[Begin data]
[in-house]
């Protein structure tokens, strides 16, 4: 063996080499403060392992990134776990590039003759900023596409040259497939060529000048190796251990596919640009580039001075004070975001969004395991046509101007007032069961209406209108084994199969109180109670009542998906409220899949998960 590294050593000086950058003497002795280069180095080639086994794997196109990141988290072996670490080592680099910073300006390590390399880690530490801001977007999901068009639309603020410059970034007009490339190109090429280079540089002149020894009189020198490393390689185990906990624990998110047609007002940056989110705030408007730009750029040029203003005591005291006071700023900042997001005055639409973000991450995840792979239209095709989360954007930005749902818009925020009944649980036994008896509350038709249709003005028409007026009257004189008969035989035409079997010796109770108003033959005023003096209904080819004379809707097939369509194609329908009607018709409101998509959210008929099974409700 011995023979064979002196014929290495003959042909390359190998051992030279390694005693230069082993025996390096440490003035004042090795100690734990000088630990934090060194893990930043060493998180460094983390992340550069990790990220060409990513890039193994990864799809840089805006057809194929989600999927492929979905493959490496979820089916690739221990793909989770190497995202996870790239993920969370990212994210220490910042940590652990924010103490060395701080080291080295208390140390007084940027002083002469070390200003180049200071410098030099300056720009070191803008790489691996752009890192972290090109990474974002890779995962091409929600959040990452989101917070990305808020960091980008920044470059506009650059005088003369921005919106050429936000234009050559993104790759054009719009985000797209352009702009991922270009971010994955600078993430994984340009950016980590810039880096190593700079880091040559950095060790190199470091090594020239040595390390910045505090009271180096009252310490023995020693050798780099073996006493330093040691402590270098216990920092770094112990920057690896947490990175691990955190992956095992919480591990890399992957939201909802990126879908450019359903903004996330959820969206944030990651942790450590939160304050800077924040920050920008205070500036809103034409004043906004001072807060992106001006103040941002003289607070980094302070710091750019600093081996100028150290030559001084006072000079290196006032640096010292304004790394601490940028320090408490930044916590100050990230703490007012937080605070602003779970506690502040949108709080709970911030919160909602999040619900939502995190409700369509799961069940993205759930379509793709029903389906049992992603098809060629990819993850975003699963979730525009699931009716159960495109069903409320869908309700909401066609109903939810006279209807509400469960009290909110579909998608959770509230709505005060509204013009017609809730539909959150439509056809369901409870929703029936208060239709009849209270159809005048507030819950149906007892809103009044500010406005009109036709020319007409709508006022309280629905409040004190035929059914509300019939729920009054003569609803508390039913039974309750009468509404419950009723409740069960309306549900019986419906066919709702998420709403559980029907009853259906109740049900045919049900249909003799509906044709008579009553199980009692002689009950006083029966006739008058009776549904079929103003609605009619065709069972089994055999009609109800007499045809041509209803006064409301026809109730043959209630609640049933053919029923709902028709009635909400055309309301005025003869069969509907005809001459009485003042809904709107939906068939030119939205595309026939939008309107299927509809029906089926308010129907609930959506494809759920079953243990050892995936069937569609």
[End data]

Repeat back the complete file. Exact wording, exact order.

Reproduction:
[in-house]
């Protein structure tokens, strides 16, 4: 063996080499403060392992990134776990590039003759900023596409040259497939060529000048190796251990596919640009580039001075004070975001969004395991046509101007007032069961209406209108084994199969109180109670009542998906409220899949998960 590294050593000086950058003497002795280069180095080639086994794997196109990141988290072996670490080592680099910073300006390590390399880690530490801001977007999901068009639309603020410059970034007009490339190109090429280079540089002149020894009189020198490393390689185990906990624990998110047609007002940056989110705030408007730009750029040029203003005591005291006071700023900042997001005055639409973000991450995840792979239209095709989360954007930005749902818009925020009944649980036994008896509350038709249709003005028409007026009257004189008969035989035409079997010796109770108003033959005023003096209904080819004379809707097939369509194609329908009607018709409101998509959210008929099974409700 011995023979064979002196014929290495003959042909390359190998051992030279390694005693230069082993025996390096440490003035004042090795100690734990000088630990934090060194893990930043060493998180460094983390992340550069990790990220060409990513890039193994990864799809840089805006057809194929989600999927492929979905493959490496979820089916690739221990793909989770190497995202996870790239993920969370990212994210220490910042940590652990924010103490060395701080080291080295208390140390007084940027002083002469070390200003180049200071410098030099300056720009070191803008790489691996752009890192972290090109990474974002890779995962091409929600959040990452989101917070990305808020960091980008920044470059506009650059005088003369921005919106050429936000234009050559993104790759054009719009985000797209352009702009991922270009971010994955600078993430994984340009950016980590810039880096190593700079880091040559950095060790190199470091090594020239040595390390910045505090009271180096009252310490023995020693050798780099073996006493330093040691402590270098216990920092770094112990920057690896947490990175691990955190992956095992919480591990890399992957939201909802990126879908450019359903903004996330959820969206944030990651942790450590939160304050800077924040920050920008205070500036809103034409004043906004001072807060992106001006103040941002003289607070980094302070710091750019600093081996100028150290030559001084006072000079290196006032640096010292304004790394601490940028320090408490930044916590100050990230703490007012937080605070602003779970506690502040949108709080709970911030919160909602999040619900939502995190409700369509799961069940993205759930379509793709029903389906049992992603098809060629990819993850975003699963979730525009699931009716159960495109069903409320869908309700909401066609109903939810006279209807509400469960009290909110579909998608959770509230709505005060509204013009017609809730539909959150439509056809369901409870929703029936208060239709009849209270159809005048507030819950149906007892809103009044500010406005009109036709020319007409709508006022309280629905409040004190035929059914509300019939729920009054003569609803508390039913039974309750009468509404419950009723409740069960309306549900019986419906066919709702998420709403559980029907009853259906109740049900045919049900249909003799509906044709008579009553199980009692002689009950006083029966006739008058009776549904079929103003609605009619065709069972089994055999009609109800007499045809041509209803006064409301026809109730043959209630609640049933053919029923709902028709009635909400055309309301005025003869069969509907005809001459009485003042809904709107939906068939030119939205595309026939939008309107299927509809029906089926308010129907609930959506494809759920079953243990050892995936069937569609």